Tissue World Magazine
Alexandra Stuthridge, Technical Business Manager, BioProducts Institute (BPI)

Kimberly-Clark (K-C) has said net sales for the fourth quarter of 2018 decreased 1% to $4.6bn compared to the same period a year ago.

Fourth quarter operating profit was $639m in 2018 compared to $828m in 2017 and was impacted by restructuring charges and higher input costs, driven by $115m in pulp and $65m in other raw materials.

The tissue giant said changes in foreign currency exchange rates had also reduced sales.

Full-year 2018 sales increased 1% to $18.5bn; net sales in 2019 are expected to decrease between 1-2%, including a 3-4% negative impact from changes in foreign currency exchange rates.

For the full year 2018 results, the Consumer Tissue division reported net sales of $6.0bn, an increase of 1% compared to a year ago.

Fourth quarter sales for the sector were even year-on-year at $1.5bn while changes in currency rates reduced sales by 3%. Net selling prices increased 5%, while volumes decreased 2%.

Fourth quarter operating profit of $207m decreased 21% and was impacted by input cost inflation, lower volumes, higher marketing, research and general spending and other manufacturing cost increases.

Sales in North America for the sector increased 2% compared to a 4% decline the same time a year earlier. Net selling prices rose 6%, reflecting price increases and lower promotion activity. Volumes fell 3%.

Sales in developing and emerging markets decreased 3% and currency rates were unfavourable by 7%, mostly in Latin America. Sales in developed markets outside North America decreased 2%.

Chief executive Michael Hsu said: “In 2018, we returned to delivering organic sales growth and we continued to launch innovations, pursue our growth priorities and invest in our brands.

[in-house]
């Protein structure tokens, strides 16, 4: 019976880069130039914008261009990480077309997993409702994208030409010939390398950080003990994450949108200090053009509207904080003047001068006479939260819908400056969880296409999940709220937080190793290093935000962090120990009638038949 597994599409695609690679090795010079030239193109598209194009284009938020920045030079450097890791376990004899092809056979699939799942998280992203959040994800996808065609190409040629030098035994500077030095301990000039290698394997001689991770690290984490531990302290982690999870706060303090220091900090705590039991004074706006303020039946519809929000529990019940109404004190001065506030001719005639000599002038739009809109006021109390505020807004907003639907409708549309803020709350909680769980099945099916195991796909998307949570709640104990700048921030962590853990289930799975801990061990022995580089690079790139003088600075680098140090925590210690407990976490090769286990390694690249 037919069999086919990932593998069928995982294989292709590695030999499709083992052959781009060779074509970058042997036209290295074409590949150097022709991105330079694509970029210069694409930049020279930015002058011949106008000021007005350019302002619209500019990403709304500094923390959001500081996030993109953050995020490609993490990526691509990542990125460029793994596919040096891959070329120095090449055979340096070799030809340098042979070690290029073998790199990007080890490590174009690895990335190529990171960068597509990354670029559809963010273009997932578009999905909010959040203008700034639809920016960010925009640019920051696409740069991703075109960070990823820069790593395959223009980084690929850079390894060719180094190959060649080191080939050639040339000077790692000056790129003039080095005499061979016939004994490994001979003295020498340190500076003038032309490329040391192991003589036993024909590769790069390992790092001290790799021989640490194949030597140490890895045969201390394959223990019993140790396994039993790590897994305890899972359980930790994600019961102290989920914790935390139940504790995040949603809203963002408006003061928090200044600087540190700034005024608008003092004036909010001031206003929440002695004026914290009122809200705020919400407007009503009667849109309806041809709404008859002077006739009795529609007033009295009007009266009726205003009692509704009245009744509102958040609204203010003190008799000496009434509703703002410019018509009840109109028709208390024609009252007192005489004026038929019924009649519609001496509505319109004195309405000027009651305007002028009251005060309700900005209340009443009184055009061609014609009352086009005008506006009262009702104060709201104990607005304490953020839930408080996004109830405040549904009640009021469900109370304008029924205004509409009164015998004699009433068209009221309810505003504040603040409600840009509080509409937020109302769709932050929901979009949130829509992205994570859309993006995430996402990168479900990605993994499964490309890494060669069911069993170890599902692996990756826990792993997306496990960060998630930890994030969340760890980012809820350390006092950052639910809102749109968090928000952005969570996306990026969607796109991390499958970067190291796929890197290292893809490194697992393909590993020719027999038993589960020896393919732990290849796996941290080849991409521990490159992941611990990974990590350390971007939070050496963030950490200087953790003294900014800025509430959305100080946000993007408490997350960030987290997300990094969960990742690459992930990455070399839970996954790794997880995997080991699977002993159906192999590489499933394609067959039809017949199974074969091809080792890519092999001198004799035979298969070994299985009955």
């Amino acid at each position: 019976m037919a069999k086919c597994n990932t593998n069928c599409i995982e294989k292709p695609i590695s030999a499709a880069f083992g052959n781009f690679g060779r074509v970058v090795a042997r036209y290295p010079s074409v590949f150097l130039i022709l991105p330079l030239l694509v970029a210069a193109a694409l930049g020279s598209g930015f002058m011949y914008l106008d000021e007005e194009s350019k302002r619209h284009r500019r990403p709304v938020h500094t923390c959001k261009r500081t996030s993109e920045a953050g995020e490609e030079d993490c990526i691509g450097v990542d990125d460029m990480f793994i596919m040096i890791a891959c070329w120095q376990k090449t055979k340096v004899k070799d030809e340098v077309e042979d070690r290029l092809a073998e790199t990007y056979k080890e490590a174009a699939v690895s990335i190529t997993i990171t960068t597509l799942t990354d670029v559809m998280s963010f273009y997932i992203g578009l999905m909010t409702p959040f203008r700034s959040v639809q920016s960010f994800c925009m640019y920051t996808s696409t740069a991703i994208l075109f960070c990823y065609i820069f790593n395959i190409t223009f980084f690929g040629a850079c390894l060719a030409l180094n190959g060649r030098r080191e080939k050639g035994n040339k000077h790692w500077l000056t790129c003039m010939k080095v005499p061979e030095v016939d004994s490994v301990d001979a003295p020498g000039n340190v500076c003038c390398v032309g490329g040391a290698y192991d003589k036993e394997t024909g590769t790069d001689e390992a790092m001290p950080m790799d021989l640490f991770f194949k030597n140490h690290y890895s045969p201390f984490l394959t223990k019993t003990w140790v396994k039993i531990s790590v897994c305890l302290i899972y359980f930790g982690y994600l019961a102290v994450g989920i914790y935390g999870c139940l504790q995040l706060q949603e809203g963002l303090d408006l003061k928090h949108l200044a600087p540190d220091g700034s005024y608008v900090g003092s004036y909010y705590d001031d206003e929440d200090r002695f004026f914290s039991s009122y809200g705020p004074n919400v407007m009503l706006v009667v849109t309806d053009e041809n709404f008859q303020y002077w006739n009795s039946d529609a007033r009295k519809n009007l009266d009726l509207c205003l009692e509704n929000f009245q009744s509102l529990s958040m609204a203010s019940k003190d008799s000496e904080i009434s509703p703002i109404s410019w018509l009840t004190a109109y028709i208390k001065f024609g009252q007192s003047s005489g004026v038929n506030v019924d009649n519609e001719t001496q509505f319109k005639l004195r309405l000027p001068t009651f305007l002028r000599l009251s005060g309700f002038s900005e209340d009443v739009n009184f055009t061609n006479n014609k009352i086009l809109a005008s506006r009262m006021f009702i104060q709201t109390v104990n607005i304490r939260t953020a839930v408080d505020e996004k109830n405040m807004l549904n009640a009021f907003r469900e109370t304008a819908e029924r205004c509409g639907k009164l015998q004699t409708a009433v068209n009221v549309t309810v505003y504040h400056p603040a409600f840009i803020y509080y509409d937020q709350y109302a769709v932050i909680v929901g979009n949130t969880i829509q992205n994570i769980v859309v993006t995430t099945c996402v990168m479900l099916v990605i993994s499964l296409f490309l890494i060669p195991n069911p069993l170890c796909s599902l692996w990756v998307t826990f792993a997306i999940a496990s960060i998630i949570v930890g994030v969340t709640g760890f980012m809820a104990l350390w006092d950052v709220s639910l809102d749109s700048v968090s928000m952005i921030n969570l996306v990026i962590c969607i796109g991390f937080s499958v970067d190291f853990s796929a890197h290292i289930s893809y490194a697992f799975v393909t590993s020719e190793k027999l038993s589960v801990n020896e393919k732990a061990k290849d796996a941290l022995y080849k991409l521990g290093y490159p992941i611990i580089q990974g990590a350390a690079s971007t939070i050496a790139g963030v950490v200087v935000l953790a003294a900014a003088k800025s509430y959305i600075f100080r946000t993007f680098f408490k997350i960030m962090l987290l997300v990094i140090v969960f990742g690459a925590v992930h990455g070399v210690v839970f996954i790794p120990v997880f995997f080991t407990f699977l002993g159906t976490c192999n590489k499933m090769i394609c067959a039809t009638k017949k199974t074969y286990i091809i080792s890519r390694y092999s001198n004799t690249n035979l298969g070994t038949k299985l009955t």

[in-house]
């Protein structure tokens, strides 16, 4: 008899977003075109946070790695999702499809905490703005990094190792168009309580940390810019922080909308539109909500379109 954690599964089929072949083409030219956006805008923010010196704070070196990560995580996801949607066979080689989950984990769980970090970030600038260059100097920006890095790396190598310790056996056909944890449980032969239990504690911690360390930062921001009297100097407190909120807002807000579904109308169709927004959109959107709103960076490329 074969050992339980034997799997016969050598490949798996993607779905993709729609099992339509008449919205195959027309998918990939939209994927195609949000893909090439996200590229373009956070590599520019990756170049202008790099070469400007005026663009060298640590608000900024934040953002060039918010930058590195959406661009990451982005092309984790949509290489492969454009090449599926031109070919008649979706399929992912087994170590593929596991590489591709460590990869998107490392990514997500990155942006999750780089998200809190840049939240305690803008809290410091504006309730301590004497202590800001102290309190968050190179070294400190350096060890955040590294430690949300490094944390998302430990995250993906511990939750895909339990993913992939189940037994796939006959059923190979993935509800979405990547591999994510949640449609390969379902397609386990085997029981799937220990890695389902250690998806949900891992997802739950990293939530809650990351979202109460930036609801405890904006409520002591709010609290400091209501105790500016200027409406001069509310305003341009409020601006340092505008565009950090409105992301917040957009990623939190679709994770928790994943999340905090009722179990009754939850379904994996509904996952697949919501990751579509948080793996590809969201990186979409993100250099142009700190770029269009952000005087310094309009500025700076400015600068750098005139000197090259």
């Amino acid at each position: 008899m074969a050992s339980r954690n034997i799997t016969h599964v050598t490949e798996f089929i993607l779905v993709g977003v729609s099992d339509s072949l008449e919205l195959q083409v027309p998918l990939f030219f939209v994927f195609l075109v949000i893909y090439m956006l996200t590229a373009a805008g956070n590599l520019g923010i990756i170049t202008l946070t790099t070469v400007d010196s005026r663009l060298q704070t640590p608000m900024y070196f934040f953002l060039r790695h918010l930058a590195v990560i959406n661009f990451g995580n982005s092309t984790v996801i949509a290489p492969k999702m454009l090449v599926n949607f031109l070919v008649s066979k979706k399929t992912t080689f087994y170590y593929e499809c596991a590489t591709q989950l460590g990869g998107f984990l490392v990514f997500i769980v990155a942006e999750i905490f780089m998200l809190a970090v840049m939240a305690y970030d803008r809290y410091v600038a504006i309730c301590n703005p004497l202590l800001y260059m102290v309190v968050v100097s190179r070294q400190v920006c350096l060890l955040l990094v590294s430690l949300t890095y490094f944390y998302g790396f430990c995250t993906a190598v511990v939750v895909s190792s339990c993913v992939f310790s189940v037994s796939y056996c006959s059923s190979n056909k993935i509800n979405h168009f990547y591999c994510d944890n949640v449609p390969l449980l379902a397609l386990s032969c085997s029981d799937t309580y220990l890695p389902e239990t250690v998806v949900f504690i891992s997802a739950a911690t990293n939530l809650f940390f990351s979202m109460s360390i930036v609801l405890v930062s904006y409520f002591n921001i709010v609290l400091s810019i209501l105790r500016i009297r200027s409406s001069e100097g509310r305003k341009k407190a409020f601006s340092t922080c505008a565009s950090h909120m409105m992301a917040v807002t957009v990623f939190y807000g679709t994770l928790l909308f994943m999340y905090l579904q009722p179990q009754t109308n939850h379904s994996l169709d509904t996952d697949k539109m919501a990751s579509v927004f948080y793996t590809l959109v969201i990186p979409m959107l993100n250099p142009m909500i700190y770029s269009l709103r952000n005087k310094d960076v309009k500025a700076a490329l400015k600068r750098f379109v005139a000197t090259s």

“Overall, it was a challenging macro environment and our margins declined, reflecting significant commodity inflation and currency volatility.

“Nonetheless, I’m encouraged that in response to these headwinds we achieved higher selling prices in the second half of the year.”

He added the company expects the environment in 2019 to “remain challenging, although somewhat better than in 2018”.

K-C will introduce its ‘Strategy 2022’ plan to sharpen its focus on growing its brand portfolio.

It will focus on launching differentiated product innovations and driving category development.

Focus areas will include driving ongoing supply chain productivity improvements through the FORCE programme, along with its 2018 Global Restructuring Programme.

Hsu added: “K-C Strategy 2022 is our plan to deliver balanced and sustainable growth by growing our portfolio of iconic brands, leveraging our strong cost and financial discipline and allocating capital in value-creating ways.

“We will build upon our strong foundation, sharpen our focus on the consumer and further improve our capabilities to create even more competitive advantage going forward.

“We’re also establishing medium-term financial objectives associated with K-C Strategy 2022 that are appropriate and realistic in the current environment.

“Longer-term, we continue to have significant optimism in the potential of our categories.”